My personal feelings aside, I agree wholeheartedly with Ms. Roberts.  Plagiarism is wrong and when an author chooses to sink to that level, every single one of us should have the courage to shout it from the rooftops.  And I don’t care who the guilty party is, just as I don’t care that Ms. Edwards is a grandmother or that she’s a skilled violinist–which should give you an idea of the irrelevance of this latest author rant.  I mean, WTF does that have to do with anything?–or how many books she’s sold.  Whatever she is and how ever many books she’s sold, the fact remains, she’s a thief.  There is, in my mind, no valid excuse for that!

The thing is…beyond the lame-ass excuses for why she did what she did, there are a lot of people out there shrugging this off and wishing everyone would shut up and move on to something else, but I’m sorry, I just can’t.  I don’t think I’ll ever get to that point.  This is something that will be with me for the rest of my life, especially the rest of my life as an author.  Because I believe as an author, it’s my words that define me.  They’re mine, they come from my heart, my brain, my imagination.  The fact that I’ve written them down and choose to share them with others doesn’t give anyone the right to take them away from me.  It’s as basic as that.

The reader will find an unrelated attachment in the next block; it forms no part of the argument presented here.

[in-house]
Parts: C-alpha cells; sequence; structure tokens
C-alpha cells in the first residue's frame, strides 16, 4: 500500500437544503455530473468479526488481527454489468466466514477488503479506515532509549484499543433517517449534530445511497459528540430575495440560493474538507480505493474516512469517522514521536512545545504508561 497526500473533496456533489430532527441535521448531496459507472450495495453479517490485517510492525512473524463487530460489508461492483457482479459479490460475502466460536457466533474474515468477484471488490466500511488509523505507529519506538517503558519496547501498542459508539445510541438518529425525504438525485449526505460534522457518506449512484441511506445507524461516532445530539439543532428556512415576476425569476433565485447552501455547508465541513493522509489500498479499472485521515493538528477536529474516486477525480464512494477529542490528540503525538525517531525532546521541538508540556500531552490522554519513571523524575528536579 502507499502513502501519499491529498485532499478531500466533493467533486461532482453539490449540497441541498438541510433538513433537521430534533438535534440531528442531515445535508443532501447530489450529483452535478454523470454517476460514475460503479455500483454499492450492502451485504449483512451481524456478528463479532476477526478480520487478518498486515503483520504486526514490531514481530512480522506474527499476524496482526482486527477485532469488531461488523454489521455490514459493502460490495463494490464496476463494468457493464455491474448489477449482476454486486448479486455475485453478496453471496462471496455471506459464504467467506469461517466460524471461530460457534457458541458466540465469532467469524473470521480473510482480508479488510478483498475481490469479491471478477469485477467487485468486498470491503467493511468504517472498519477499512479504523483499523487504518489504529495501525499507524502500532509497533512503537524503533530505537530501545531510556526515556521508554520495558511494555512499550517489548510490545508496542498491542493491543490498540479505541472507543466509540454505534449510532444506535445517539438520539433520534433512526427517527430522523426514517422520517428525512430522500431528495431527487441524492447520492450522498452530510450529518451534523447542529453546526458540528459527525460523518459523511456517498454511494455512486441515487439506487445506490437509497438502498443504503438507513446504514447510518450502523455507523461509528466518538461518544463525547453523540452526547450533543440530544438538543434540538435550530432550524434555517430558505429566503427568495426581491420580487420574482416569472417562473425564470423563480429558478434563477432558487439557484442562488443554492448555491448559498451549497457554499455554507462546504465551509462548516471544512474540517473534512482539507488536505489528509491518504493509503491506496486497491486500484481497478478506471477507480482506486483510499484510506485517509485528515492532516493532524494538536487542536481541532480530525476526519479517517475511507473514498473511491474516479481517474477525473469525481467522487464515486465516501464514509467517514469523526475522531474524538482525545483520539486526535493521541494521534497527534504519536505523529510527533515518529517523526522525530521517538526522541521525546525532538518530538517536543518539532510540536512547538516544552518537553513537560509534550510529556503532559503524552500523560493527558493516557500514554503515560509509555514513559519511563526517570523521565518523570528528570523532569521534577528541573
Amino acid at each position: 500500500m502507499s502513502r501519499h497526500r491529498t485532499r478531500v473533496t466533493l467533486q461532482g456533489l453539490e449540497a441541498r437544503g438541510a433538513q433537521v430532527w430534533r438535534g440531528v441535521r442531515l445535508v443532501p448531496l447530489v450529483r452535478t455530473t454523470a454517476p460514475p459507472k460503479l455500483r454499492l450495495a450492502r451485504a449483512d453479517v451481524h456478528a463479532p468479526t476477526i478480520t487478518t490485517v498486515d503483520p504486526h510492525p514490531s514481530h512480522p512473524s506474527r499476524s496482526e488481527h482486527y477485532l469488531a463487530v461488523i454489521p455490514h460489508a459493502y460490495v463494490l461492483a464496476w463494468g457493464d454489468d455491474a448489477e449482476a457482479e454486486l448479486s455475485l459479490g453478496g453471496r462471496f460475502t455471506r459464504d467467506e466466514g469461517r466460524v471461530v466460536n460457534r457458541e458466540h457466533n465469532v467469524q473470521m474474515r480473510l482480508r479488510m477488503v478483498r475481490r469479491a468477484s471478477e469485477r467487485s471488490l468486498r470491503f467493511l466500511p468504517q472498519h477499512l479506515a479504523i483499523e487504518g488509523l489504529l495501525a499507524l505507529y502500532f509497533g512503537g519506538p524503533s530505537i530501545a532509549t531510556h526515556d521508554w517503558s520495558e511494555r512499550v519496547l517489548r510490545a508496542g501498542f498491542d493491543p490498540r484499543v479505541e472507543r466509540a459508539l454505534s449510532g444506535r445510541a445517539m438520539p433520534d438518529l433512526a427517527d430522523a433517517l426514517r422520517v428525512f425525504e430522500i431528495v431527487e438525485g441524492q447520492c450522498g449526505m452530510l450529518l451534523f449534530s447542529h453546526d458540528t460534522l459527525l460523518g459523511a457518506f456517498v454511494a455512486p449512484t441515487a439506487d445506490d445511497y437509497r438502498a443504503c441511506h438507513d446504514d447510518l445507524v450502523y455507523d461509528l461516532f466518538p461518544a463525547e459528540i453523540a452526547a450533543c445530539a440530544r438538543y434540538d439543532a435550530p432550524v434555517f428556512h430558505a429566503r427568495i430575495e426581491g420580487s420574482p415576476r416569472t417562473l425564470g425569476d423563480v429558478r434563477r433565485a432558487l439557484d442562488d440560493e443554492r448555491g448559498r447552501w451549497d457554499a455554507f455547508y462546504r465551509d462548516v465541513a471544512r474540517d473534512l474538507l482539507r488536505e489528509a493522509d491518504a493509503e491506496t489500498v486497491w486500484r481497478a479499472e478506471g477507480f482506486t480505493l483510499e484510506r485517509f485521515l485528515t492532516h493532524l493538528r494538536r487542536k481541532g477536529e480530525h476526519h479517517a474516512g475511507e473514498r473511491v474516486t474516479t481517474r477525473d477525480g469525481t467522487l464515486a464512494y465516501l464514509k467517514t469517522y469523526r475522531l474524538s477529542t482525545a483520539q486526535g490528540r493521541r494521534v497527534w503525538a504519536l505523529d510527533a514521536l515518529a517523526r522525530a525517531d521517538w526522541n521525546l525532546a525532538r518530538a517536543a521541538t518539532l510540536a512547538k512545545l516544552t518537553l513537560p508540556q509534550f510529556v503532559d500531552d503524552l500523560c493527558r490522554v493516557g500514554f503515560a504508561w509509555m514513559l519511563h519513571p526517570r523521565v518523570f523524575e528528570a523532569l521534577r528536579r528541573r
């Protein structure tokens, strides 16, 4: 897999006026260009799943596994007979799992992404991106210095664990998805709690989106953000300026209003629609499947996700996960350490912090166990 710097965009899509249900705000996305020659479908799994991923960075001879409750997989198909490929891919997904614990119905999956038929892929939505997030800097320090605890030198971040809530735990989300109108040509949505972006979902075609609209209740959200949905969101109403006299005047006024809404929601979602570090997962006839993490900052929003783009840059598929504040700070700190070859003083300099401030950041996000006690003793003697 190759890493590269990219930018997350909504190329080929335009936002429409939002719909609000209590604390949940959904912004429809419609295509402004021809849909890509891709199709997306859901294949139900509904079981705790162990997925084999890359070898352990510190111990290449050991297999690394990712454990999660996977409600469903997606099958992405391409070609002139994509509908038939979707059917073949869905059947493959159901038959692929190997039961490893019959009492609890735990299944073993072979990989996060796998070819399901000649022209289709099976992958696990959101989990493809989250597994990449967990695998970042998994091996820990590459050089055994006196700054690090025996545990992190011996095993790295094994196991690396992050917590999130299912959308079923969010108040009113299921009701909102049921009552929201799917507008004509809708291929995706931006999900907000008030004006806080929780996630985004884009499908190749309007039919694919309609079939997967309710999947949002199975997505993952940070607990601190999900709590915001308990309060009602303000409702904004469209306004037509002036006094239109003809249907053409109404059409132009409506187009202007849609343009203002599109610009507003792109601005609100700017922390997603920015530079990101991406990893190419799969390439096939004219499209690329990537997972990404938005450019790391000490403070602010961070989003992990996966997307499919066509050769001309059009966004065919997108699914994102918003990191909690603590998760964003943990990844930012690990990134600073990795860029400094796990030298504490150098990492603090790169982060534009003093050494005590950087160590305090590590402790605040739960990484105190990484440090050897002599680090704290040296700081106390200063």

So, a note of thanks to Nora Roberts for standing up and saying what needed to be said and showing me what it means to have the courage of your convictions.  And to Cassie Edwards, Janet Dailey, and all the people out there who are trying to convince us that this issue isn’t worth getting worked up over, a hat-tip for reminding me of how important honor and integrity are to me.

And speaking of hat-tips, a huge wave of mine to the New England Patriots and the New York Giants for the awesome play-off games yesterday.  Congrats!